27 February 2014

Guest Post: Chayet from Nothing But the Wax, Part II - DIY

Who has a few pieces of gorgeous pagne/wax fabric laying around that you love but don't have a clue how to use?  (Perhaps Sarah or I even gave you one of those pieces as a gift at some point...) 

If you're hesitant to wear those amazing prints, why not sit on them?

"Pimp My Wax" is Chayet's series of nontraditional wax fabric tutorials. Check out this great DIY that she put together for us as Part II of today's Guest Post series:

Today, I'm going to show you a very orange-y Pimp My Wax.  The idea was to transform a very mundane and damaged chair into something original and colorful.  Here are the stages to do the work at your home:

I found this chair in front of my flat on the trash premises. The seat was damaged but I knew I could make something of it. As for the pillow, a good friend gave it to me because she did not want it any more.

STEP 1: I began by figuring out the size of the pillow. You can just put it on the floor, take a pencil and follow outlines, making them larger than the actual pillow to allow for sewing seams. Then, I cut two pillow shapes from my Vlisco fabric. This fabric, I love it!! Real love at first sight! (Editor's Note:  OH YES! Man, do we love Vlisco at Mama Congo...)

STEP 2: Then, I sewed the outlines of the two pieces of fabrics face-to-face.

STEP 3: I added a zipper that I inserted by hand. It is so much simpler to have a pillow with a ZIP and to be able to change quickly covers or even simply wash them.

STEP 4: Next, I tried to sew and reinforce the seat of the chair. I used plastic thread - you know these threads which one uses to make bracelets in pearls - and I sewed by trying to tighten holes to avoid extensions when one sits down on it.

STEP 5: To give a little of freshness and life to the chair, I painted it in orange. I put several coats of paint, because I wanted something of really eye-catching.  No need to go to buy a big can of paint: a small 50 ml jar is enough. (France readers: I used a small jar of the mark (brand) Colours in the colour "Papaya", bought for 2,90€ at Castorama.)  For the best finish, I advise you to add a coat of varnish to shine and to protect the paint and wood.

STEP 6: To finish, I stuffed my cover with the pillow but also with the inside of another old pillow, so that it was full.  I made sure that the whole chair frame - including the seat - was painted as well.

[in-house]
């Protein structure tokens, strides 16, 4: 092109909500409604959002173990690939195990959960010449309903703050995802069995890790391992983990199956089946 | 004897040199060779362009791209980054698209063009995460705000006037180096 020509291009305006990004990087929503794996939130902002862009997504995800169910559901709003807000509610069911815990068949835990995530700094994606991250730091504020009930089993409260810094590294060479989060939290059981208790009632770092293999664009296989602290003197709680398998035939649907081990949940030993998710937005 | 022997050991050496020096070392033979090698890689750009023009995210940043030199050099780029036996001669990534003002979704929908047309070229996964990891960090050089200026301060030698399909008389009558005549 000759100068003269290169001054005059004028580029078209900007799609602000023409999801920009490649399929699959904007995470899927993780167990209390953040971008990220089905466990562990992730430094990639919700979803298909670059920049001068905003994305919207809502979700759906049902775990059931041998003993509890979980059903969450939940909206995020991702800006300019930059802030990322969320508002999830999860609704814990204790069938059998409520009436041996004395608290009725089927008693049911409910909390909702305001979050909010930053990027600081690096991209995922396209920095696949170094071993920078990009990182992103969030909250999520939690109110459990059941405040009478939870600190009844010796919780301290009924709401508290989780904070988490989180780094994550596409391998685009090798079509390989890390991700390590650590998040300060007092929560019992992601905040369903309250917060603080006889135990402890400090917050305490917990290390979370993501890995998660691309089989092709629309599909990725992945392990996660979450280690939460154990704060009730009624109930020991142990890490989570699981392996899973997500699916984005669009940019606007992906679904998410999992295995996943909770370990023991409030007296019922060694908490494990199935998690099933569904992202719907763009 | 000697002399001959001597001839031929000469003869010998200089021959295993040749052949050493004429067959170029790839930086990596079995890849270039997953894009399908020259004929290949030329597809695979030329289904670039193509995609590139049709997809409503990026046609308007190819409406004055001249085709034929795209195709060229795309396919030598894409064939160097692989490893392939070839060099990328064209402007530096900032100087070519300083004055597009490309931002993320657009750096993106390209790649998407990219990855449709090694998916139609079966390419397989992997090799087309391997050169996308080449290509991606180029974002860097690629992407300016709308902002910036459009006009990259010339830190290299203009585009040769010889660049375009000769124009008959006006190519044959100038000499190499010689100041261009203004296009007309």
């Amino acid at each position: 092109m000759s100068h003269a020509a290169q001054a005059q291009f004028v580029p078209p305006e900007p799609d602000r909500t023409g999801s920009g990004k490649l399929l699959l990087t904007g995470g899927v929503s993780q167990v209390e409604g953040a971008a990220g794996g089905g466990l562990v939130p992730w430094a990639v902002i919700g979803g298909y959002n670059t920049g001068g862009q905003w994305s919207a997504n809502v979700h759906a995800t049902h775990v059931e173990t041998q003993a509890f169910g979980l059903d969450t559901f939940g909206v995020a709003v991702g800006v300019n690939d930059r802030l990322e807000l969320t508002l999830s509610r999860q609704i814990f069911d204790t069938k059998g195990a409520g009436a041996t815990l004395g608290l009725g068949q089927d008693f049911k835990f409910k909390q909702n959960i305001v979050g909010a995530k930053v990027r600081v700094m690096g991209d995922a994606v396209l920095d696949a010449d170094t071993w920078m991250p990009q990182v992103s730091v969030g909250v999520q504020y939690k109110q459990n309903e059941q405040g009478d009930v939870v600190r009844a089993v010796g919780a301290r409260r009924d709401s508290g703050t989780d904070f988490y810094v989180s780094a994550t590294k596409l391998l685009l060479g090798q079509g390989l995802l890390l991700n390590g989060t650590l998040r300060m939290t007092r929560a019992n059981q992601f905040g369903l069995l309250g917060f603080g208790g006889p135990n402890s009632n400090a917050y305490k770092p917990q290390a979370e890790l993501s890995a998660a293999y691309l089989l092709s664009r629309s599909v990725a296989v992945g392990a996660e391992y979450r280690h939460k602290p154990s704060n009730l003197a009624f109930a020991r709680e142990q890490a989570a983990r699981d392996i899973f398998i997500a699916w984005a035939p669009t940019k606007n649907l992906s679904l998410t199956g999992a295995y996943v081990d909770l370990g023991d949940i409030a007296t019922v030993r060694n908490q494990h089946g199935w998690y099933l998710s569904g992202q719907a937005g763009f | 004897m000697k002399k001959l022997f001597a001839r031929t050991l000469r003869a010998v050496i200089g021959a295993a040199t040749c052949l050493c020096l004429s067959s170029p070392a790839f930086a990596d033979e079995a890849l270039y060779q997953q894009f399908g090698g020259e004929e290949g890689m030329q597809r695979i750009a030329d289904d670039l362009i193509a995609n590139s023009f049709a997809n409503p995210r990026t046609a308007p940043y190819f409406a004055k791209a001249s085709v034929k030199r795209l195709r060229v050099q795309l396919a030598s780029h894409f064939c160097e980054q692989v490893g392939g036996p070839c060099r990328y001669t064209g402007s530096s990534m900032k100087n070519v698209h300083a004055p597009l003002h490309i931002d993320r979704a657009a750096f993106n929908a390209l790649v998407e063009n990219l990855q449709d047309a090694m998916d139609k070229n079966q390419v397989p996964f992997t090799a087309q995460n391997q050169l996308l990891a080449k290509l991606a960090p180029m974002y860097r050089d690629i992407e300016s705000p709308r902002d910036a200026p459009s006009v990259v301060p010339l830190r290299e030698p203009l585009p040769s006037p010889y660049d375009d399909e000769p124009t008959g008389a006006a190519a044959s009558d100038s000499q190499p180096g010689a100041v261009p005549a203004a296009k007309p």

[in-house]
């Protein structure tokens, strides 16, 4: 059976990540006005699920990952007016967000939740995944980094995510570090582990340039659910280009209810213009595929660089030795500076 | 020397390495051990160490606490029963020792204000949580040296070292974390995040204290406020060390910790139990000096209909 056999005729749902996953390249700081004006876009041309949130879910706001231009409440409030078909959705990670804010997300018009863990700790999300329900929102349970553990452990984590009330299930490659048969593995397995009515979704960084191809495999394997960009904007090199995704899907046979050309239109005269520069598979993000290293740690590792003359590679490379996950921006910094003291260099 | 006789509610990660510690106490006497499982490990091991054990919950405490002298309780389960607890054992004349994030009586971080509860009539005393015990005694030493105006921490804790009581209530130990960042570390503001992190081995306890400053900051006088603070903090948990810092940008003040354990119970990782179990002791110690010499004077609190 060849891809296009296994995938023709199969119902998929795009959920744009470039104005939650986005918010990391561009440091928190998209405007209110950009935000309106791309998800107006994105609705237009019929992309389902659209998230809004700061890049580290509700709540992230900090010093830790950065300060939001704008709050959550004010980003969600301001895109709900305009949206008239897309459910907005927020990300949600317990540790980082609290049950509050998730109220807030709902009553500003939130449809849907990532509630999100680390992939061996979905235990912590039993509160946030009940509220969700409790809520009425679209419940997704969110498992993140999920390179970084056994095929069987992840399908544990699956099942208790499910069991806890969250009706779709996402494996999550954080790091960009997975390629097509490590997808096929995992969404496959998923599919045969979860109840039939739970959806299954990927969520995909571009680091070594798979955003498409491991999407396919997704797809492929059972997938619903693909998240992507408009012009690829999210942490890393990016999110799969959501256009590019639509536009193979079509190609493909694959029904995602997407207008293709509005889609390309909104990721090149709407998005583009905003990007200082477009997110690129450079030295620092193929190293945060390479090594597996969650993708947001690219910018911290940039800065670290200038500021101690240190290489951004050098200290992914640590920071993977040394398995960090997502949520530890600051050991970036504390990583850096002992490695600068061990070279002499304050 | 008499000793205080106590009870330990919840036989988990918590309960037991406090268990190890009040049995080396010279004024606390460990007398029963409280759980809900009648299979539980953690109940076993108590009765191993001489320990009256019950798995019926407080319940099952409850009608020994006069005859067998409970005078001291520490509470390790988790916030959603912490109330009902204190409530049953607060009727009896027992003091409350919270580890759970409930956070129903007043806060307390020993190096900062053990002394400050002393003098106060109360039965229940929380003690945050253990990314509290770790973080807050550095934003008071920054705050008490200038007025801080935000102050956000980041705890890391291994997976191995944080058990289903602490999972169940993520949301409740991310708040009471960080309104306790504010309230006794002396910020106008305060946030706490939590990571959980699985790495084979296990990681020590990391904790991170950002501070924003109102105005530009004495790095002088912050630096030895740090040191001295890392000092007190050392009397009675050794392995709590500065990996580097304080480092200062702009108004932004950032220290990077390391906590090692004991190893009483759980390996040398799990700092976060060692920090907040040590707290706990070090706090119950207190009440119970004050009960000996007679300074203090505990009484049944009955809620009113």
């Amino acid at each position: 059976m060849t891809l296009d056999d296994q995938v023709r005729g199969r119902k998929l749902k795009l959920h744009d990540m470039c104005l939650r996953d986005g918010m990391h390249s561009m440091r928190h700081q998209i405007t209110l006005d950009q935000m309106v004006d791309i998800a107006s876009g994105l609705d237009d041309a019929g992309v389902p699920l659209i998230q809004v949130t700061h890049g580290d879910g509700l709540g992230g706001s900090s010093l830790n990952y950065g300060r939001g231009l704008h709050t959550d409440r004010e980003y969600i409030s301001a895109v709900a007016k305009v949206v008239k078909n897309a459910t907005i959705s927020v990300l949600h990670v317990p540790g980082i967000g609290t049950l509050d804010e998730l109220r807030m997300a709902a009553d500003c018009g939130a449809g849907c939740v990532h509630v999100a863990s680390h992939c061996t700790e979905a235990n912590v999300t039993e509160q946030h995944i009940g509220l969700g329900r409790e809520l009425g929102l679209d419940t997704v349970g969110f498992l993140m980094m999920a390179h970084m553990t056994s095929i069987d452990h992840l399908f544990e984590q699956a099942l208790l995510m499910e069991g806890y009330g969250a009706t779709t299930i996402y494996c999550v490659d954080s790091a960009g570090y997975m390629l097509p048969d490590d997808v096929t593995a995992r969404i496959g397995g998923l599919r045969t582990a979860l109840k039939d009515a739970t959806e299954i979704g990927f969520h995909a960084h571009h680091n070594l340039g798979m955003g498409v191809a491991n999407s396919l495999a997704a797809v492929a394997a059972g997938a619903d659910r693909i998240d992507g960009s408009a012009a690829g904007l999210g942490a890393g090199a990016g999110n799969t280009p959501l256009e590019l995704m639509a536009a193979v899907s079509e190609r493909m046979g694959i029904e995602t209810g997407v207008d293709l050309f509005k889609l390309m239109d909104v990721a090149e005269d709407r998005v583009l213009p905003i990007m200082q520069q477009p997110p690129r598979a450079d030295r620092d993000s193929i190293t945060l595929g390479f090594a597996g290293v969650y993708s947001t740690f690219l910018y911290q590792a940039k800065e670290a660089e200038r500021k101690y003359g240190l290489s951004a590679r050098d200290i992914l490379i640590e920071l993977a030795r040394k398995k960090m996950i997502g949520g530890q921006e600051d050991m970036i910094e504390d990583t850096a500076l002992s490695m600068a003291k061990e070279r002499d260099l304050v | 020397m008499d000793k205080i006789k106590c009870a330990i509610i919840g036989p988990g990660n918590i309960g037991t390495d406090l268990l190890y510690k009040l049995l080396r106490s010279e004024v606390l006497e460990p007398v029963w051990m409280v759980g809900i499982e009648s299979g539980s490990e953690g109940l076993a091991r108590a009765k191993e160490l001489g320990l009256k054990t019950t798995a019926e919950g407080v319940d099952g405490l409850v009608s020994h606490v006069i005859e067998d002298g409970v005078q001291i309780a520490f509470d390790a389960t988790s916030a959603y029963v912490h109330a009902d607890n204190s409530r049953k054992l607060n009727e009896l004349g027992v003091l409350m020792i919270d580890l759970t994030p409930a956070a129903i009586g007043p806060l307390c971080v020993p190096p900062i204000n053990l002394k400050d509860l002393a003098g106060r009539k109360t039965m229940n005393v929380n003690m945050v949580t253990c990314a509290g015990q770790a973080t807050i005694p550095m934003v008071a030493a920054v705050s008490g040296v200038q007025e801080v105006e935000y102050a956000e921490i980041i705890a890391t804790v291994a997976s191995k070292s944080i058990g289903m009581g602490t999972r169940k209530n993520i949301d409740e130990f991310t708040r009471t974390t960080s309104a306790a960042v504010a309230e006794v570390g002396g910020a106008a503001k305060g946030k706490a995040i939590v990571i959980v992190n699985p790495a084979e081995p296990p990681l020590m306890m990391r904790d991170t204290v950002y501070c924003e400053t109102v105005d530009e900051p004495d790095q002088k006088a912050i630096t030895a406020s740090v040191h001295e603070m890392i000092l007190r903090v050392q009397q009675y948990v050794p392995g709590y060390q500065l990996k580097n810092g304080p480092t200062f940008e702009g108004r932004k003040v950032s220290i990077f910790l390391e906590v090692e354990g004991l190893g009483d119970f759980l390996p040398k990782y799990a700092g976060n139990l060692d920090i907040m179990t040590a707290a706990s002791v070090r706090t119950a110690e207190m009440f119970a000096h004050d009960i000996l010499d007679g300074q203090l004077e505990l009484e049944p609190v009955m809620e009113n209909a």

Here is the finished result:

I am very satisfied with it! It brings a pop of colour and funky feel to my lounge. After having convinced my love that a red sofa in a yellow lounge would be very great, no need to argue to convince him that an orange chair would be very cool in the mix!!

I hope that this Pimp My Wax will also give you ideas, to recycle and give a second life to your furniture and other used objects!

Okay.  I'm going to go find some objects to wax-ify now.  How about you? 
For more Pimp My Wax ideas, go here.

Thank you, Chayet!

Guest Post: Chayet from Nothing But the Wax, Part I

I am so excited about this Guest Post!  I stumbled upon Chayet's amazing blog, Nothing But the Wax, a few weeks ago and contacted her about using a photo featuring beautiful wax fabric (or "pagne" as it's called in Congo) pants for the Mama Congo Weekend List.  One thing led to another and here you have one of our most exciting, most COLORFUL, guest spots yet. We decided to split it up into two posts: Part I: Q+A and Part II: DIY.  
First, a little about about Chayet in Part I:

Tell us a little about yourself.  Where do you live?  What do you do? 
My name is Chayet, I’m 28 years old, living in Paris and originally from the Ivory Coast.  I work in finance and blog about wax print fabric and African fashion.

What is your personal connection to wax fabrics?  
I’m passionate about wax fabrics, I blog about it and love to find antique beautiful and rare prints. From my point of view, wax is not just about a fabric.  I see it and experience it more as a lifestyle and share it on my blog.

When did you begin thinking about wax fabrics in high fashion/haute couture?
I made the link between wax fabrics and Haute Couture the first time I saw Juanjo Oliva Spring Summer 2010 collection (see pictures below). This collection was just amazing, so classy, so modern. At this time I just began my blog. One year later, Burberry launched its Prorsum Collection, which, I can say, was the beginning of a new trend: using wax fabric in Haute Couture.  Moschino, Gerard Darel, Agnès B, Simonnetta Ravizza etc., all used wax fabrics for their Spring/Summer 2012 collection.  It was like  they were on to a good thing. Wax fabrics was so trendy than even retailers like Etam, Topman, H&M, Esprit etc. did the same.